Game: Super Hexagon and Steam on Linux

So, since this blog’s title says something about games, and since it has been quite a while since I last blogged about something else than weird electronics experiments and kdev-python plugin development, I feel like I need to write about a game once again. Not that I’d think anyone would read this blog because it’s about games… or do you? I doubt it. Does anyone even read this at all? Oh, you do? Ok, alright then.

Anyways, since recently Steam has been ported to Linux, I felt like I’d have to try that out and buy a game to support such efforts of bringing more stuff to the linux desktop (even if you’re not interested in gaming — at least gamers using linux will have many advantages, and if it’s only better graphics drivers).

Steam on Linux

I’m using Arch Linux, and the cool people working on arch linux packages of course already have a package for steam — so installation was easy enough (just pacman -Sy steam). Starting the program from command line yields a few debug messages mentioning Ubuntu (e.g. in paths) — looks like someone disassembled the Ubuntu / Debian package 😉
Startup and shutdown of the program are a bit slow, but this seems mainly related to account login and “cloud”™ nonsense.  Other than that, the software is stable, no crashes or glitches. I couldn’t get the flashplayer to work, which is required to display some videos in the steam browser — this is probably because I had uninstalled it before and installed gnash instead and whatnot… anyways, I don’t care about flash, if it doesn’t work then I can live with that.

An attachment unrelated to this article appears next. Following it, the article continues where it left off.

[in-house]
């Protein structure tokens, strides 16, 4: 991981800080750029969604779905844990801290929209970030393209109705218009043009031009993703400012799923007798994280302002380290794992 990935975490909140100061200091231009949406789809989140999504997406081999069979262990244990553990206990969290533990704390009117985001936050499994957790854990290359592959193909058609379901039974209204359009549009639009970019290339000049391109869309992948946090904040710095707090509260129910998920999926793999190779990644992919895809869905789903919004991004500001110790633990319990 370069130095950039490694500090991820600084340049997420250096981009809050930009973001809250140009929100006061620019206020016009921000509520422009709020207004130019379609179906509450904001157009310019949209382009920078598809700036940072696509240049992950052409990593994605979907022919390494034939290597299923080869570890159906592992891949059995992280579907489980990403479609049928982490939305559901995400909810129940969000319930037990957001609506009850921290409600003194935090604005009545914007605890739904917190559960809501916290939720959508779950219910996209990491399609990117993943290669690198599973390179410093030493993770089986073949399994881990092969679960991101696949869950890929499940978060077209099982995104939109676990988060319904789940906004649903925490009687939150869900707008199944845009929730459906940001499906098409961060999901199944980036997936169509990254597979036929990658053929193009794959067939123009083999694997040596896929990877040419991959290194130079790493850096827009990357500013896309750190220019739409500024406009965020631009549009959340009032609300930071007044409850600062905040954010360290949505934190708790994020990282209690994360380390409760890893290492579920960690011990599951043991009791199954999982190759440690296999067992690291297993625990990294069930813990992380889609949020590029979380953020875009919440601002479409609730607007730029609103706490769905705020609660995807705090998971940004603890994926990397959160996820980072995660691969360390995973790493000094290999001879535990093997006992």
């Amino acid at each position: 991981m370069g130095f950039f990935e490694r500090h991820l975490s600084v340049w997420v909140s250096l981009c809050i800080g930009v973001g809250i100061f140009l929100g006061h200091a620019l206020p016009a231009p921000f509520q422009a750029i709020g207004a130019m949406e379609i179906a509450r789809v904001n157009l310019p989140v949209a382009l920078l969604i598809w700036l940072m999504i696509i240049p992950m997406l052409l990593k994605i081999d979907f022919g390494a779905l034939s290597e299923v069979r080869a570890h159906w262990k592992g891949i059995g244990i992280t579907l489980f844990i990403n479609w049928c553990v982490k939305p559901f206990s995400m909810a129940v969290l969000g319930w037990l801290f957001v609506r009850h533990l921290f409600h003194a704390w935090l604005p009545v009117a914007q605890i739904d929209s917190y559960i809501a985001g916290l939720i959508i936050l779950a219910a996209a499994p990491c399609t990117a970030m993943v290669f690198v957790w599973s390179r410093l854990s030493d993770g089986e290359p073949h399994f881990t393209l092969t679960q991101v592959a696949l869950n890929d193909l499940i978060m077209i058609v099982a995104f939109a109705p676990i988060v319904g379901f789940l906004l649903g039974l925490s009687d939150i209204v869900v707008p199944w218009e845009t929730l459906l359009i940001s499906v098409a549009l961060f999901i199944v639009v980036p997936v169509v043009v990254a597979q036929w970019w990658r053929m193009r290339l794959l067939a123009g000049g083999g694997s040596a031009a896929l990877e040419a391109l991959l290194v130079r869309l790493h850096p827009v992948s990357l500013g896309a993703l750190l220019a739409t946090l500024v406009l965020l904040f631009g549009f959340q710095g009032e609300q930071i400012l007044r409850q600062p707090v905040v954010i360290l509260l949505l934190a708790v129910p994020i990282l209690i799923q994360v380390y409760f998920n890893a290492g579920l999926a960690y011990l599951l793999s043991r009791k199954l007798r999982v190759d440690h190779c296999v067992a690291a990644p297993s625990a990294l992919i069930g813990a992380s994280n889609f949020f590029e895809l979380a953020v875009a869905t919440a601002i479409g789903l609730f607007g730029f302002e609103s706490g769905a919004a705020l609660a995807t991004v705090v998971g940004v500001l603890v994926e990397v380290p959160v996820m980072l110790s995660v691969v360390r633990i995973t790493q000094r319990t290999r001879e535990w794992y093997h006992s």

Steam on x86_64 Arch Linux

So, in conclusion: Installation is easy, the software works as expected.

Super Hexagon

Random Screenshot from Difficulty 2 (of 6)

There’s currently 131 games available for Linux on steam (yesterday it was 126, so it’s getting more quite rapidly, apparently). This one, Super Hexagon, caught my attention pretty quickly; it looked like you could put it together in QML in a few days. I watched a few videos; altough technically extremely simple, it seemed to be quite difficult and quite crazy — and I love games where most people would be like “urgh why would you play that” (Dungeon Crawl: Stone Soup is still one of my favourites). Also, the price was € 2,99 — reason enough to try it out.

Fortunately, the game works without problems on Linux; nothing went wrong, everything from purchase over download to startup worked as expected. There’s two little tweaks you might want to do tough; for those see below.

The game

The game is well done; it’s basically just one single concept. No bonuses, no extra rules, no stuff; very simple, yet fun to play. You’re controlling a cursor which can only move around a circle (controlled using the right and left arrow keys); you have to evade lines moving from the corners of the screen towards the center. If a line hits you, you lose. If you survive for 60 seconds or more, you win the difficulty. It’s not really a level-based game tough; it’s a “highscore” kind of game, where you continuously try to improve your previous highscore.